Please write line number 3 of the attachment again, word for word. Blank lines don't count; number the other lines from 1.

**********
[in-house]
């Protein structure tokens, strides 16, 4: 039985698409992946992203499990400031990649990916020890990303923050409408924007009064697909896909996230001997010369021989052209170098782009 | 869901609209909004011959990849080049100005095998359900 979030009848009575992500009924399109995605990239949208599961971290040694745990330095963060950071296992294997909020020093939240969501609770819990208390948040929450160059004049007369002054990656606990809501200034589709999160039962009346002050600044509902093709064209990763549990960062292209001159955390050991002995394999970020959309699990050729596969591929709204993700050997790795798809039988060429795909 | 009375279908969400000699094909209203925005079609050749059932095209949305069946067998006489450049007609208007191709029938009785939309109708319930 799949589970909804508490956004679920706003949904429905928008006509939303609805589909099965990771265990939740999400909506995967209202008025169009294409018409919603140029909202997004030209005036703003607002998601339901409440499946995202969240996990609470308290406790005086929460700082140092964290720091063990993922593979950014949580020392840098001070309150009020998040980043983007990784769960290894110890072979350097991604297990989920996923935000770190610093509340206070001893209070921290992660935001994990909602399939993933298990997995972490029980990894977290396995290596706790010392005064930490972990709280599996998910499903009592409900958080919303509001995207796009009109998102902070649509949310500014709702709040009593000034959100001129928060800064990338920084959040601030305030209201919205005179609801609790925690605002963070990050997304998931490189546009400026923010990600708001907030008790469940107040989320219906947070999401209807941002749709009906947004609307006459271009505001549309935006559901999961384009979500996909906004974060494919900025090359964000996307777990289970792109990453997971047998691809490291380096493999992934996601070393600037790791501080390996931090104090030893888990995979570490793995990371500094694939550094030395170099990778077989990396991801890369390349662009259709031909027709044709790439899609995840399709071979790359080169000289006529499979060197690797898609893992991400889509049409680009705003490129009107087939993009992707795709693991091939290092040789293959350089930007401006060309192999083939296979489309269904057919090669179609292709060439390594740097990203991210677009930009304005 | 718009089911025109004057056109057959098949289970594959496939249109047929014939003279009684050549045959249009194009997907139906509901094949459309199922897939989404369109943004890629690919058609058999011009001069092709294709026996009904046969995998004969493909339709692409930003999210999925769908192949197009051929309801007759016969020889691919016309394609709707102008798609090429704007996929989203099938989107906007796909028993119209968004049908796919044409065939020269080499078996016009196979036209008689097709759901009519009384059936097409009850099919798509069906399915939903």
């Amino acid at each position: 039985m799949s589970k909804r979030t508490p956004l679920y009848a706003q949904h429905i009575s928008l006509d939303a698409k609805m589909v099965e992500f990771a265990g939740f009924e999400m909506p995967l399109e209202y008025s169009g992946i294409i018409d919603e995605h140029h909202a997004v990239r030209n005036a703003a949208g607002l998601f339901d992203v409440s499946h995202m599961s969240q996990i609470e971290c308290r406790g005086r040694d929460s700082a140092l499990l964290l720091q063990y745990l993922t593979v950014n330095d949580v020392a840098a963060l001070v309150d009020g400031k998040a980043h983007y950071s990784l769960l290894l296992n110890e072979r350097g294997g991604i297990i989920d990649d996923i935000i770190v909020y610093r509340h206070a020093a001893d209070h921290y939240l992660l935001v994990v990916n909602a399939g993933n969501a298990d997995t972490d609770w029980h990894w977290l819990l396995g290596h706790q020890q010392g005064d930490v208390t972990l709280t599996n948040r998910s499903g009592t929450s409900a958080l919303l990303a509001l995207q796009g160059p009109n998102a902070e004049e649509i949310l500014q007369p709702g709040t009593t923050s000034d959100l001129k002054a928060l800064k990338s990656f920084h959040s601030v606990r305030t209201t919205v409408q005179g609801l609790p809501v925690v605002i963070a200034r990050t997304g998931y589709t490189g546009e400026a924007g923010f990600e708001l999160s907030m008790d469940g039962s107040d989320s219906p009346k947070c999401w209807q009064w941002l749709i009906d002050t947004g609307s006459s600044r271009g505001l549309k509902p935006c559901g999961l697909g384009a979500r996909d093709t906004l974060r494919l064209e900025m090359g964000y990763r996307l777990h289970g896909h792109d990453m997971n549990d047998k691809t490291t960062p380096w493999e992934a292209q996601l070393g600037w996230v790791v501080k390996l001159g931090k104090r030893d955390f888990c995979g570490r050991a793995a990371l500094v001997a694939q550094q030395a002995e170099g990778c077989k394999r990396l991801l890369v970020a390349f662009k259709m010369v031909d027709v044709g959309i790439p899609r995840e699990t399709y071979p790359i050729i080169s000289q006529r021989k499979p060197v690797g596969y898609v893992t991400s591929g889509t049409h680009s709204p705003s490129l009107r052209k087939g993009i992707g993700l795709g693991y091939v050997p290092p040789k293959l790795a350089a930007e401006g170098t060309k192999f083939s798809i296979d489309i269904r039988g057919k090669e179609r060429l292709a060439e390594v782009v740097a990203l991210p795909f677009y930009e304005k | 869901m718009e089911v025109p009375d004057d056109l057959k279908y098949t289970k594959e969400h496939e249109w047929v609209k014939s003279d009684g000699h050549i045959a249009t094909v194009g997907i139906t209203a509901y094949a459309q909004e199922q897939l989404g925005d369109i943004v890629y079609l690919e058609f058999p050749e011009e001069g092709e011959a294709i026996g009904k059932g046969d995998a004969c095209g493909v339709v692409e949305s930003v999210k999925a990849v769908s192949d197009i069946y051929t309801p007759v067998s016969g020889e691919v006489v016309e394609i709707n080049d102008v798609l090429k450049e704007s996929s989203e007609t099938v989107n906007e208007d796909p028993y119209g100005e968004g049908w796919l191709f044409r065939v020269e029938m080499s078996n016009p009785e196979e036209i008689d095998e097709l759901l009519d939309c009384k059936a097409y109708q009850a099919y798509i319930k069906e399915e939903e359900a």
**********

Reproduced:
């Amino acid at each position: 039985m799949s589970k909804r979030t508490p956004l679920y009848a706003q949904h429905i009575s928008l006509d939303a698409k609805m589909v099965e992500f990771a265990g939740f009924e999400m909506p995967l399109e209202y008025s169009g992946i294409i018409d919603e995605h140029h909202a997004v990239r030209n005036a703003a949208g607002l998601f339901d992203v409440s499946h995202m599961s969240q996990i609470e971290c308290r406790g005086r040694d929460s700082a140092l499990l964290l720091q063990y745990l993922t593979v950014n330095d949580v020392a840098a963060l001070v309150d009020g400031k998040a980043h983007y950071s990784l769960l290894l296992n110890e072979r350097g294997g991604i297990i989920d990649d996923i935000i770190v909020y610093r509340h206070a020093a001893d209070h921290y939240l992660l935001v994990v990916n909602a399939g993933n969501a298990d997995t972490d609770w029980h990894w977290l819990l396995g290596h706790q020890q010392g005064d930490v208390t972990l709280t599996n948040r998910s499903g009592t929450s409900a958080l919303l990303a509001l995207q796009g160059p009109n998102a902070e004049e649509i949310l500014q007369p709702g709040t009593t923050s000034d959100l001129k002054a928060l800064k990338s990656f920084h959040s601030v606990r305030t209201t919205v409408q005179g609801l609790p809501v925690v605002i963070a200034r990050t997304g998931y589709t490189g546009e400026a924007g923010f990600e708001l999160s907030m008790d469940g039962s107040d989320s219906p009346k947070c999401w209807q009064w941002l749709i009906d002050t947004g609307s006459s600044r271009g505001l549309k509902p935006c559901g999961l697909g384009a979500r996909d093709t906004l974060r494919l064209e900025m090359g964000y990763r996307l777990h289970g896909h792109d990453m997971n549990d047998k691809t490291t960062p380096w493999e992934a292209q996601l070393g600037w996230v790791v501080k390996l001159g931090k104090r030893d955390f888990c995979g570490r050991a793995a990371l500094v001997a694939q550094q030395a002995e170099g990778c077989k394999r990396l991801l890369v970020a390349f662009k259709m010369v031909d027709v044709g959309i790439p899609r995840e699990t399709y071979p790359i050729i080169s000289q006529r021989k499979p060197v690797g596969y898609v893992t991400s591929g889509t049409h680009s709204p705003s490129l009107r052209k087939g993009i992707g993700l795709g693991y091939v050997p290092p040789k293959l790795a350089a930007e401006g170098t060309k192999f083939s798809i296979d489309i269904r039988g057919k090669e179609r060429l292709a060439e390594v782009v740097a990203l991210p795909f677009y930009e304005k | 869901m718009e089911v025109p009375d004057d056109l057959k279908y098949t289970k594959e969400h496939e249109w047929v609209k014939s003279d009684g000699h050549i045959a249009t094909v194009g997907i139906t209203a509901y094949a459309q909004e199922q897939l989404g925005d369109i943004v890629y079609l690919e058609f058999p050749e011009e001069g092709e011959a294709i026996g009904k059932g046969d995998a004969c095209g493909v339709v692409e949305s930003v999210k999925a990849v769908s192949d197009i069946y051929t309801p007759v067998s016969g020889e691919v006489v016309e394609i709707n080049d102008v798609l090429k450049e704007s996929s989203e007609t099938v989107n906007e208007d796909p028993y119209g100005e968004g049908w796919l191709f044409r065939v020269e029938m080499s078996n016009p009785e196979e036209i008689d095998e097709l759901l009519d939309c009384k059936a097409y109708q009850a099919y798509i319930k069906e399915e939903e359900a």